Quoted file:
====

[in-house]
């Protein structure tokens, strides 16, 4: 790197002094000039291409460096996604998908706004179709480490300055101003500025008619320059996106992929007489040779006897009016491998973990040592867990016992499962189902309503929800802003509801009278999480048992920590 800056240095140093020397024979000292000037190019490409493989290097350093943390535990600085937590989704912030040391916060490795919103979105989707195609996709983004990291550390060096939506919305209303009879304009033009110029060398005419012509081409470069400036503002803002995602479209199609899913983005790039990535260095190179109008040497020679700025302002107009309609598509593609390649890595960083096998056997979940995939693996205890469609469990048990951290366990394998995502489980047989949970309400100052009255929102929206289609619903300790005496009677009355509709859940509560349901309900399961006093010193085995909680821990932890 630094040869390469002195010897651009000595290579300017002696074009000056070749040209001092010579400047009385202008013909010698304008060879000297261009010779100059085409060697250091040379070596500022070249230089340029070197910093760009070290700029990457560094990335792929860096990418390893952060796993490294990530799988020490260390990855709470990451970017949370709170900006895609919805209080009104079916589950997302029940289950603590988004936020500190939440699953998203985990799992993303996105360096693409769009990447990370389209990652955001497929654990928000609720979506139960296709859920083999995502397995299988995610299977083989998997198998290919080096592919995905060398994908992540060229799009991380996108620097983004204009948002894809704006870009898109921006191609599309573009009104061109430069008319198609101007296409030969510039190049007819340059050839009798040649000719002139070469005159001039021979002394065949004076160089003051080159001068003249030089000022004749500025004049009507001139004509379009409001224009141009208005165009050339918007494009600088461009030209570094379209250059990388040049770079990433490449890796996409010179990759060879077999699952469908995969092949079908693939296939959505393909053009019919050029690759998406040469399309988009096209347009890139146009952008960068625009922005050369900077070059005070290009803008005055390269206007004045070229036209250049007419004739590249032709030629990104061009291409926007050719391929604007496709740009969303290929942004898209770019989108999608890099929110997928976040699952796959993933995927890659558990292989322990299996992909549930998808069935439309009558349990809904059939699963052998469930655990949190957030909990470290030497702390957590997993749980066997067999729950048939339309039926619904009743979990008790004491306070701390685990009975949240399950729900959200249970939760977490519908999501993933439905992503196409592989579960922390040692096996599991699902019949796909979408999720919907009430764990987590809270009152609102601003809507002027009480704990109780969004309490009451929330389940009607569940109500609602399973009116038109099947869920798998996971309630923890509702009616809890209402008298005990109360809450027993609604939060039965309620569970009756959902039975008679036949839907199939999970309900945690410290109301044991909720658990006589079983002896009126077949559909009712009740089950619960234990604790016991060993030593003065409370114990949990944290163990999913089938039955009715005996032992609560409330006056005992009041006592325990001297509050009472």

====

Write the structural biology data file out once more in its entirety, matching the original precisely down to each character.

[in-house]
């Protein structure tokens, strides 16, 4: 790197002094000039291409460096996604998908706004179709480490300055101003500025008619320059996106992929007489040779006897009016491998973990040592867990016992499962189902309503929800802003509801009278999480048992920590 800056240095140093020397024979000292000037190019490409493989290097350093943390535990600085937590989704912030040391916060490795919103979105989707195609996709983004990291550390060096939506919305209303009879304009033009110029060398005419012509081409470069400036503002803002995602479209199609899913983005790039990535260095190179109008040497020679700025302002107009309609598509593609390649890595960083096998056997979940995939693996205890469609469990048990951290366990394998995502489980047989949970309400100052009255929102929206289609619903300790005496009677009355509709859940509560349901309900399961006093010193085995909680821990932890 630094040869390469002195010897651009000595290579300017002696074009000056070749040209001092010579400047009385202008013909010698304008060879000297261009010779100059085409060697250091040379070596500022070249230089340029070197910093760009070290700029990457560094990335792929860096990418390893952060796993490294990530799988020490260390990855709470990451970017949370709170900006895609919805209080009104079916589950997302029940289950603590988004936020500190939440699953998203985990799992993303996105360096693409769009990447990370389209990652955001497929654990928000609720979506139960296709859920083999995502397995299988995610299977083989998997198998290919080096592919995905060398994908992540060229799009991380996108620097983004204009948002894809704006870009898109921006191609599309573009009104061109430069008319198609101007296409030969510039190049007819340059050839009798040649000719002139070469005159001039021979002394065949004076160089003051080159001068003249030089000022004749500025004049009507001139004509379009409001224009141009208005165009050339918007494009600088461009030209570094379209250059990388040049770079990433490449890796996409010179990759060879077999699952469908995969092949079908693939296939959505393909053009019919050029690759998406040469399309988009096209347009890139146009952008960068625009922005050369900077070059005070290009803008005055390269206007004045070229036209250049007419004739590249032709030629990104061009291409926007050719391929604007496709740009969303290929942004898209770019989108999608890099929110997928976040699952796959993933995927890659558990292989322990299996992909549930998808069935439309009558349990809904059939699963052998469930655990949190957030909990470290030497702390957590997993749980066997067999729950048939339309039926619904009743979990008790004491306070701390685990009975949240399950729900959200249970939760977490519908999501993933439905992503196409592989579960922390040692096996599991699902019949796909979408999720919907009430764990987590809270009152609102601003809507002027009480704990109780969004309490009451929330389940009607569940109500609602399973009116038109099947869920798998996971309630923890509702009616809890209402008298005990109360809450027993609604939060039965309620569970009756959902039975008679036949839907199939999970309900945690410290109301044991909720658990006589079983002896009126077949559909009712009740089950619960234990604790016991060993030593003065409370114990949990944290163990999913089938039955009715005996032992609560409330006056005992009041006592325990001297509050009472």